The scientific goal of the expedition is to conduct a multidisciplinary study evaluating the impact of global change and exploring the biodiversity of the deep ocean. This will involve measuring temperature, salinity and nutrient concentration in the various different ocean regions, studying the exchange of gases between the ocean and the atmosphere, and determining the fate of CO2 absorbed by the sea, and the influence of chemical substances on the ocean and their possible toxicity. The expedition will also explore the diversity and metabolism of phytoplankton and zooplankton and the micro-organisms of the sea's depths.

The team will perform tests at 350 points and collect over 70,000 samples of air, water and plankton everywhere from the surface down to depths of 5,000 metres. One of the milestones of the project is the launch of 19 Argo buoys which will measure the ocean's temperature and salinity, in 10-day cycles, from the surface down to a depth of 2000 metres, many of them in zones that have never been monitored. A further 20 buoys will be launched, designed specifically for the project, which will measure the salinity at a depth of 50 centimetres and send the data via the SMOS satellite. This will enable the first satellite map of marine salinity to be charted, through a collaboration between the Malaspina project and the European Space Agency.

The project also involved the design and patenting of an innovative new oceanographic sample bottle that enables marine plankton samples to be taken at depths of down to 4,000 metres. The bottle can be fitted in the usual CTD or frame structure in which oceanographic sample bottles are held.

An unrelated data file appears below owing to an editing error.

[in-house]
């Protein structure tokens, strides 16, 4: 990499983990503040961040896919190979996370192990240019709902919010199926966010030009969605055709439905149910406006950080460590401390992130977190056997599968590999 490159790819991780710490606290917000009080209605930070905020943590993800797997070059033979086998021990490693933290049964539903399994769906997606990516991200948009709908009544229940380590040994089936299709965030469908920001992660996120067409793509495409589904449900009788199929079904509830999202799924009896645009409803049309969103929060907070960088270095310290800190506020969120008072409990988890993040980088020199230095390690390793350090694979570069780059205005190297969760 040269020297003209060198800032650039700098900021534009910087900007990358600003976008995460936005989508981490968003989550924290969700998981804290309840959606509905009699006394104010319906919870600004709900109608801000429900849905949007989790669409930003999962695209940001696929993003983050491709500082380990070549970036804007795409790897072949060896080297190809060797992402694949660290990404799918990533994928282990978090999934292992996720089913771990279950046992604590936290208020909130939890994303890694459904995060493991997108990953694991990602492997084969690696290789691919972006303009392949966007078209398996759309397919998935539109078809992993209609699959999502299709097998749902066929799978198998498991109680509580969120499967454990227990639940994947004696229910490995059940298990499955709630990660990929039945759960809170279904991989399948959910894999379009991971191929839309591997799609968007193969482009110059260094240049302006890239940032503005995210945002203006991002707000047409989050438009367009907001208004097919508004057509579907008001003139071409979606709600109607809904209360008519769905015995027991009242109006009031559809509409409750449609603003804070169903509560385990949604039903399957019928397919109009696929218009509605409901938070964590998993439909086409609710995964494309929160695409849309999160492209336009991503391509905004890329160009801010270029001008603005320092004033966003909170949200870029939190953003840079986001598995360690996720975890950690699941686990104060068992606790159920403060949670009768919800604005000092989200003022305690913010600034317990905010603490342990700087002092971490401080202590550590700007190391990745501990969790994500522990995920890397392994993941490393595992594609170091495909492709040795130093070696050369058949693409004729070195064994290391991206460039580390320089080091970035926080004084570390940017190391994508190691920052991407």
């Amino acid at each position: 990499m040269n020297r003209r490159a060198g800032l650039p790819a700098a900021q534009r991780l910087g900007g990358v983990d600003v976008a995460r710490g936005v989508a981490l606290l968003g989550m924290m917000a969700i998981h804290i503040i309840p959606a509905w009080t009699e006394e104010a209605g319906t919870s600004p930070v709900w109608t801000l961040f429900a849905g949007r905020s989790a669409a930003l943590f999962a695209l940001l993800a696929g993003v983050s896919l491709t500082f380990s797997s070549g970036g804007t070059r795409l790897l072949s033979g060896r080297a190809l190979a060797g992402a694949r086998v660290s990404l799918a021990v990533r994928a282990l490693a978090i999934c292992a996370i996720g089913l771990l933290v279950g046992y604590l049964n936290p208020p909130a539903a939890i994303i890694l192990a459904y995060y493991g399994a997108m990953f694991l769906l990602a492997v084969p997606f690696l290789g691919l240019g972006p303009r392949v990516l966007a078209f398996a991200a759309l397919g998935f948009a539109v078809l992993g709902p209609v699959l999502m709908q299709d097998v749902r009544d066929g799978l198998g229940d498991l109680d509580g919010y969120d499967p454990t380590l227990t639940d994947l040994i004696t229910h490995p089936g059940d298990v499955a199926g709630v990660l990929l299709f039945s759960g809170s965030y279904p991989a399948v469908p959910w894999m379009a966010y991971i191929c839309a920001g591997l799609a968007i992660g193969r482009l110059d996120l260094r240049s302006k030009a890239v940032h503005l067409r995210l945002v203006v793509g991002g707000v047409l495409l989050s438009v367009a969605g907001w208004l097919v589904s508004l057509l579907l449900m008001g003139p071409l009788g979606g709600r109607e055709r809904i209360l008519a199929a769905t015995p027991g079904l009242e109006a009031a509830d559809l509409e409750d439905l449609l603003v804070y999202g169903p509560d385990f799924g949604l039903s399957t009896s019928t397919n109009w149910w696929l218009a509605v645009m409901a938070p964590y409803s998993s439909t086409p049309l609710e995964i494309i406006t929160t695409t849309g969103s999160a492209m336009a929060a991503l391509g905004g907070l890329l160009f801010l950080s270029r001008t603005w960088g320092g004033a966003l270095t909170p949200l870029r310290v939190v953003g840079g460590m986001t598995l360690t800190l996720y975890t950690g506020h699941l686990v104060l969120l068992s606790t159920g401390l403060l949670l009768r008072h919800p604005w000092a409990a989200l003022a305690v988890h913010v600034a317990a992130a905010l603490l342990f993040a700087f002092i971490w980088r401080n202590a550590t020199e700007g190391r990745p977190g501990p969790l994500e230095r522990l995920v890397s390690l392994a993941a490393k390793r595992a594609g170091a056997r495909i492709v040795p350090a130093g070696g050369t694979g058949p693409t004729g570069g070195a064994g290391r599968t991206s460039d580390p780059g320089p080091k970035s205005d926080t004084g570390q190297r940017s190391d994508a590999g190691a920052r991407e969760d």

The samples taken will go to make up the Malaspina 2010 Collection, which will also include information and images describing the progress of the expedition. A set of samples will be sealed and stored for several decades as a time capsule awaiting new scientific developments and so as to bequeath future generations an extensive collection of material for research and for use in developing new techniques.

The project also aims to stimulate marine sciences in Spain and to encourage young people to take up a career in science. Indeed, over 50 young people will be completing their postgraduate studies, embarking on a section of the survey in order to collect information for their masters' dissertation or doctoral thesis through the Programa de Doctorado Expedición Malaspina Fundación BBVA-CSIC programme, jointly funded by the two institutions.

Alejandro Malaspina: from hero to traitor

The expedition, of which the full name is Expedición de Circunnavegación Malaspina 2010: Cambio Global y Exploración de la Biodiversidad del Océano Global (Malaspina Circumnavegation Expedition 2010: Global Change and Exploration of the Biodiversity of the World's Oceans) has been named after the sailor Alejandro Malaspina (Mulazzo, 1754 - Pontremoli, 1810), a frigate captain in the Spanish Navy, who died 200 years ago this year.